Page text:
Background:Special Judo Fitness Test (SJFT) is a widely used test in judo research, as also to evaluate competitor’s judo specific physical capabilities. Thus, the purpose of this
study was to identify the physical fitness variables that best predict SJFT performance.
Methods: Thirty-five male experienced judo athletes (age: 23.8 ± 5.7 years, body mass: 79.8 ± 11.9 kg, height 174.5 ± 0.6 cm and body fat: 14.3 ± 4.1%) at national and international
levels took part in the present study. All athletes performed the following tests: a) an upper-body cycle ergometer graded exercise test; 2) a lower-body cycle ergometer graded exercise test; 3) an
upper-body Wingate test; 4) a lower-body Wingate test; 5) a SJFT. In the 1st and 2nd visits athletes performed a graded test and a Wingate test for different body segments on each day, with 45-min
interval between them and in the last visit only the SJFT was performed. All visits were separated by 48 hours and were conducted at the same time of day to minimize circadian variance. The V̇O2peak,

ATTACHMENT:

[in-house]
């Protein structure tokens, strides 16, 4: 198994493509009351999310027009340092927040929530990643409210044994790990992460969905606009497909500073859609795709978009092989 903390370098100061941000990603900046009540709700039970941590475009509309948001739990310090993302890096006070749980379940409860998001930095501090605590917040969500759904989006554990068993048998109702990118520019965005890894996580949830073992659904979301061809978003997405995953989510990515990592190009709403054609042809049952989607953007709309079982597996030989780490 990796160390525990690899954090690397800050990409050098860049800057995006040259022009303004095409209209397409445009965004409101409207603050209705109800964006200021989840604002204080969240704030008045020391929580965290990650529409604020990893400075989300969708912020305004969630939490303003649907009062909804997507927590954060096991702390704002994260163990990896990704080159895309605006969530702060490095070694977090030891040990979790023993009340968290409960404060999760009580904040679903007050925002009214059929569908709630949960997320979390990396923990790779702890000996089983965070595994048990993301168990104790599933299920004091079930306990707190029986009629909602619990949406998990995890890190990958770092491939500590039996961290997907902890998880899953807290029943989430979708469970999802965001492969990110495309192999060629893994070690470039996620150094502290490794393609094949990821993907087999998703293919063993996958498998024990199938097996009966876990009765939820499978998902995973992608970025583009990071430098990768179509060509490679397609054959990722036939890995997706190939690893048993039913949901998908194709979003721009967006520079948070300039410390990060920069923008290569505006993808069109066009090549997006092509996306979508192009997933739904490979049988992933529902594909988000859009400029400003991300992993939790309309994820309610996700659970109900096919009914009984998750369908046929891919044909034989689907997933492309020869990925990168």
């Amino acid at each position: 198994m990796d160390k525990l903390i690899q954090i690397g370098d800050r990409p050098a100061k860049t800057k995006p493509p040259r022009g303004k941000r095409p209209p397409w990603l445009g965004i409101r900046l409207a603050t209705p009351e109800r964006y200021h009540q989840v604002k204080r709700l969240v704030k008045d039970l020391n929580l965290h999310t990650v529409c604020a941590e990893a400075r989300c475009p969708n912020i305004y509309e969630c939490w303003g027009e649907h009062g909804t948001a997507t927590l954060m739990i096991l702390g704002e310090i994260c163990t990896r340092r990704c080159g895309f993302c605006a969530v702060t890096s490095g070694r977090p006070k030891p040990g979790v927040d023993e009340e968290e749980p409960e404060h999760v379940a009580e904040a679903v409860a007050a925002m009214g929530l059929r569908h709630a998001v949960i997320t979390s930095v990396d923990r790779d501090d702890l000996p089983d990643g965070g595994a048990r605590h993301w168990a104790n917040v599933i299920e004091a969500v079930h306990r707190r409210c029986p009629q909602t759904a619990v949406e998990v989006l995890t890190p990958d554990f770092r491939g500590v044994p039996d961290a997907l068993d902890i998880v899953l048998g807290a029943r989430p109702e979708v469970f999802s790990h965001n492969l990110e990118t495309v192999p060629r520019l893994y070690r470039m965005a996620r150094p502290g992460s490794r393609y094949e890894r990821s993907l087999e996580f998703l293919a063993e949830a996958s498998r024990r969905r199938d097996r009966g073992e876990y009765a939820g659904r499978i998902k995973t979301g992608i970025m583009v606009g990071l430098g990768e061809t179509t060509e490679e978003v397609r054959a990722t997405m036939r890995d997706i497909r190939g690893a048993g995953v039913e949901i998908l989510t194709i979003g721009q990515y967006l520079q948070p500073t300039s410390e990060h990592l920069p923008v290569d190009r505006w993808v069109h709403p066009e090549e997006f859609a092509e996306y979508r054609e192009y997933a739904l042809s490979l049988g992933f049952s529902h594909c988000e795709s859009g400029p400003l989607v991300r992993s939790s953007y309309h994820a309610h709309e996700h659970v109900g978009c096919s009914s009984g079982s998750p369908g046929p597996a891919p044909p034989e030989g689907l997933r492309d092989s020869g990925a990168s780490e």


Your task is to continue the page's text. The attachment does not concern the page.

maximum heart rate (HRmax), maximum aerobic power (MAP), and the variables corresponding to onset blood lactate accumulation (OBLA) were determined during the graded exercise test. During the Wingate
tests, peak power (PP) and mean power (MP) relative to body mass were determined. Furthermore, the total number of throws, HR immediately and 1-min after and SJFT index were registered. Four separated
forward multiple linear regression models were used to identify the physical fitness variables that best explained the SJFT performance.
Results: Upper-body VO2peak explained 27% of variance in the total number of throws, while additional 7% was explained by upper-body Wingate test PP. Upper-body maximum HR explained
56% of variance in the HR immediately after the SJFT, while lower-body HR at OBLA accounted for additional 8%. Lower-body maximum HR explained 21% of the variance in the HR-1min after the SJFT, while
peak lactate after the upper-body graded exercise test accounted for additional 12%. Relative upper-body VO2peak accounted alone for 15% of variance in the SJFT index.
Conclusions: Based on these results, the data suggest that generic laboratory tests have a small contribution to predict the SJFT variables.